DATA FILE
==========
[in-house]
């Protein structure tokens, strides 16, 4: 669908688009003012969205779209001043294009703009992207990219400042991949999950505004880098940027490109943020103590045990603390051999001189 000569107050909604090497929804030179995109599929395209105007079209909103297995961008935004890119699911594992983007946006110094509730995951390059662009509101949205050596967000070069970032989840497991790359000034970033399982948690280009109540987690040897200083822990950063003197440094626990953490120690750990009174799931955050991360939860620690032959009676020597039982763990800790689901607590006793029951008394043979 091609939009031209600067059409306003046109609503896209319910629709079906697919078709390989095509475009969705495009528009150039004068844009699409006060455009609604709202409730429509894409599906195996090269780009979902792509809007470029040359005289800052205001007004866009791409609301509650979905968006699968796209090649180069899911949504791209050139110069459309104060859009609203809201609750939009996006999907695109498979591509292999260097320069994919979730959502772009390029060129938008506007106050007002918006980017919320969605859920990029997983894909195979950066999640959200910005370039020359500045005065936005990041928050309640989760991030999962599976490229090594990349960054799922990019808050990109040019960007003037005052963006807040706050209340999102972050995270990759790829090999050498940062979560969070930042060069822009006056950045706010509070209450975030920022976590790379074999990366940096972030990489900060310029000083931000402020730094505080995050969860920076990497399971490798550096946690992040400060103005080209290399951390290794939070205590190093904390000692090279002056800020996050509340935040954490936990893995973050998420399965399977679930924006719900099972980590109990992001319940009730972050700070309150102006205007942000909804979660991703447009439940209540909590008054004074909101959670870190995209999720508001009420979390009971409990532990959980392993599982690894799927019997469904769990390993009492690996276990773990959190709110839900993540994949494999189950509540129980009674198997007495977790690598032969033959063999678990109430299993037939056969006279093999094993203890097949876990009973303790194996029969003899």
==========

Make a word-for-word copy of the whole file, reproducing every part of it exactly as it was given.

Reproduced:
[in-house]
């Protein structure tokens, strides 16, 4: 669908688009003012969205779209001043294009703009992207990219400042991949999950505004880098940027490109943020103590045990603390051999001189 000569107050909604090497929804030179995109599929395209105007079209909103297995961008935004890119699911594992983007946006110094509730995951390059662009509101949205050596967000070069970032989840497991790359000034970033399982948690280009109540987690040897200083822990950063003197440094626990953490120690750990009174799931955050991360939860620690032959009676020597039982763990800790689901607590006793029951008394043979 091609939009031209600067059409306003046109609503896209319910629709079906697919078709390989095509475009969705495009528009150039004068844009699409006060455009609604709202409730429509894409599906195996090269780009979902792509809007470029040359005289800052205001007004866009791409609301509650979905968006699968796209090649180069899911949504791209050139110069459309104060859009609203809201609750939009996006999907695109498979591509292999260097320069994919979730959502772009390029060129938008506007106050007002918006980017919320969605859920990029997983894909195979950066999640959200910005370039020359500045005065936005990041928050309640989760991030999962599976490229090594990349960054799922990019808050990109040019960007003037005052963006807040706050209340999102972050995270990759790829090999050498940062979560969070930042060069822009006056950045706010509070209450975030920022976590790379074999990366940096972030990489900060310029000083931000402020730094505080995050969860920076990497399971490798550096946690992040400060103005080209290399951390290794939070205590190093904390000692090279002056800020996050509340935040954490936990893995973050998420399965399977679930924006719900099972980590109990992001319940009730972050700070309150102006205007942000909804979660991703447009439940209540909590008054004074909101959670870190995209999720508001009420979390009971409990532990959980392993599982690894799927019997469904769990390993009492690996276990773990959190709110839900993540994949494999189950509540129980009674198997007495977790690598032969033959063999678990109430299993037939056969006279093999094993203890097949876990009973303790194996029969003899």